Chemical and Environmental Triggers
If you know your body has become hypersensitive to chemicals, light, noise or electricity you need to take steps to reduce the triggers. Some people with multiple food intolerance may find they are also sensitive to environmental allergies. Any steps you can take to reduce allergic reactions will take a significant load off your immune system; reducing chemical sensitivities is also likely to reduce food intolerance reactions.
Geopathic Stress (GS)
Anyone with a long history of poor health should question whether his or her home is built on an area affected by geopathic stress. Geopathic Stress is a phrase used to describe several types of low level, natural radiation above 8 hertz. If you suffer from electrical sensitivity you are especially likely to be geopathically stressed.
GS does not directly cause illness, but can place an additional burden on the immune system. Remedies are as simple as moving beds or chairs to unaffected parts of the room.
Individuals suffering from hypersensitivity, exhaustion or general poor health may find they have an underlying nutritional problem which is hindering recovery: Malnutrition (vitamin or mineral deficiency) can be caused by an inadequate diet and by ill health. Enzyme deficiency, leaky gut and parasitic, viral or yeast infections such as Candida, can all affect levels of food and chemical intolerance. Hypoglycaemia (low blood sugar) will exacerbate exhaustion.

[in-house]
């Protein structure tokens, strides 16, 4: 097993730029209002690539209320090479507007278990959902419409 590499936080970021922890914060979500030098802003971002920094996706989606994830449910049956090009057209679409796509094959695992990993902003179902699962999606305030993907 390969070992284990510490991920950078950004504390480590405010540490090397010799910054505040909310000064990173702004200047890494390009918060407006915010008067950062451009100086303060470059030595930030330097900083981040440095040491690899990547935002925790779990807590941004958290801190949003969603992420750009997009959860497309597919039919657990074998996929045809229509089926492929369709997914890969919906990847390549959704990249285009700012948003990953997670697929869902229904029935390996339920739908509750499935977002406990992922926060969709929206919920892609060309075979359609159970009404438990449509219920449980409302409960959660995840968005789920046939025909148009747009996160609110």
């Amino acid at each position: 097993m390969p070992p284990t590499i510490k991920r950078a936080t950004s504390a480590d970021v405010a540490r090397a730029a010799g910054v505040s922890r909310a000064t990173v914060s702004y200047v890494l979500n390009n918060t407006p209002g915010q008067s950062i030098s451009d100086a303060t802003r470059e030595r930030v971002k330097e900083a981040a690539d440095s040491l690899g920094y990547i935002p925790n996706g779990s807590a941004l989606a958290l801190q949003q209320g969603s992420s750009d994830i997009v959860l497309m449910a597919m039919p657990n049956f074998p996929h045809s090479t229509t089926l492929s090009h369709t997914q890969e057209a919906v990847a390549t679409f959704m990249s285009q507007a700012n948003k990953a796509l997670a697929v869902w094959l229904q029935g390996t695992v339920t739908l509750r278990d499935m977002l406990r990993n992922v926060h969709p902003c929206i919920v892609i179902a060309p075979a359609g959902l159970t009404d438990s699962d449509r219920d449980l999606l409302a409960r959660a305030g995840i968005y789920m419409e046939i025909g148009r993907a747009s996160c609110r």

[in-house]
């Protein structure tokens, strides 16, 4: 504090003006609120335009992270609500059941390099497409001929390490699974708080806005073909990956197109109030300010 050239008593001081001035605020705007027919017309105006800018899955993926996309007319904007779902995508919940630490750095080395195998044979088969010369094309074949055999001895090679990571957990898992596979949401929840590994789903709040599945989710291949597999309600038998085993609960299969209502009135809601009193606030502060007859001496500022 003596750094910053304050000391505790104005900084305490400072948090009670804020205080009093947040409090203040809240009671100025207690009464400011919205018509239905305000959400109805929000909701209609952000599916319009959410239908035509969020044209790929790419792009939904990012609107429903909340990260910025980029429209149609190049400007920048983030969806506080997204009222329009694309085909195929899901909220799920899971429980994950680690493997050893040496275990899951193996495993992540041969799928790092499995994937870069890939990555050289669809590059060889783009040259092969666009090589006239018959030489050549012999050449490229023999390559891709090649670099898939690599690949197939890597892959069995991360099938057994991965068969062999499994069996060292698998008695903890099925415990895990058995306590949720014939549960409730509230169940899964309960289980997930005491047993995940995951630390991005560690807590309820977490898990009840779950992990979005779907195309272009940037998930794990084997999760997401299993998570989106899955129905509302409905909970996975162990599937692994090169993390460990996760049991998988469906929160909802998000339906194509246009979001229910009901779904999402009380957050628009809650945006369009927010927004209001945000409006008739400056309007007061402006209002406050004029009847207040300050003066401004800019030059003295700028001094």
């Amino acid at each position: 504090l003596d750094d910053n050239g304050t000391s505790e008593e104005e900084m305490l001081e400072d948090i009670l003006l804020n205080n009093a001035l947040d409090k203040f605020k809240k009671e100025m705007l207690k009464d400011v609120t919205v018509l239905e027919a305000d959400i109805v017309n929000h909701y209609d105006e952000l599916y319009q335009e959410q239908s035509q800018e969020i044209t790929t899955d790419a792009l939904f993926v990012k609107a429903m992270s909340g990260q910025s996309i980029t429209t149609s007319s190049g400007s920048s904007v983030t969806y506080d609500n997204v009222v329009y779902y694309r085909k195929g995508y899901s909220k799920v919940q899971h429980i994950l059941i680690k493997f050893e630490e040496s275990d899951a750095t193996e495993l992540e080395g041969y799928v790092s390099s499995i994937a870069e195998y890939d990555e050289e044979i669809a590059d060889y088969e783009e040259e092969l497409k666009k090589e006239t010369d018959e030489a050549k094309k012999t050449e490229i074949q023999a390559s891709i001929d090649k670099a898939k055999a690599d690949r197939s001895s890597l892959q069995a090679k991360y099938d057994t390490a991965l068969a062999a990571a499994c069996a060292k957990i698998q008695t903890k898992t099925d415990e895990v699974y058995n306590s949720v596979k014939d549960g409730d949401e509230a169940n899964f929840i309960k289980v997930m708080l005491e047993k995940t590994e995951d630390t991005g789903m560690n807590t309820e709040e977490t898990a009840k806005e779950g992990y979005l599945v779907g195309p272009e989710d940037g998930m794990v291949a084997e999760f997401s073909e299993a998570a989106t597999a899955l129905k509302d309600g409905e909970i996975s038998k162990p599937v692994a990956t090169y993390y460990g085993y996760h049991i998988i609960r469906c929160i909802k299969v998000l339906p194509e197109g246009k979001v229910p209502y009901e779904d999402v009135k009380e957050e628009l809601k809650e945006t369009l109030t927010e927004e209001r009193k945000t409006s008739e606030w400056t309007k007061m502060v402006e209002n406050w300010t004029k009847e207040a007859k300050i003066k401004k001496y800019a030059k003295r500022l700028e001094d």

Most of these problems can be easily resolved. Tests can sometimes be carried out via your GP, or you may need to consult a qualified dietician or nutritionist.
Food Sensitivity / Intolerance
Food intolerance is not the same as a true food allergy. Some hypersensitive people find they develop intolerances to many foods. Sensitivity symptoms can be similar to those of MCS, so sufferers may be unaware that they also have food intolerance. Equally individuals may confuse chemical reactions with food sensitivity symptoms. If you are not sure whether food intolerance is affecting your health, read Where to Start. Once sensitivities have been identified, it is possible to minimise further intolerances through eating foods on a carefully planned Rotation Diet. Alleviating food sensitivities should take pressure off the immune system and reduce the severity of any chemical allergies. More information is given in the section entitled 'Food Intolerance'.
Deep and efficient breathing helps improve oxygen levels, affecting every cell in the body. This is a tremendous help to healing. Abdominal breathing exercises can be taught through meditation or yoga practices or you can ask your GP to refer you to a physiotherapist for help with posture. Improving posture will also help with digestion.
Some people affected by chemical or food sensitivities may be suffering from hyperventilation - breathing too deeply and quickly, causing low levels of carbon dioxide in the blood. Symptoms include dizziness, insomnia, tiredness, rapid speech, numbness and tingling. Other symptoms are very similar to those of food and chemical sensitivity. The problem can sort itself out when the sensitivities are dealt with, or you can retrain yourself with breathing exercises.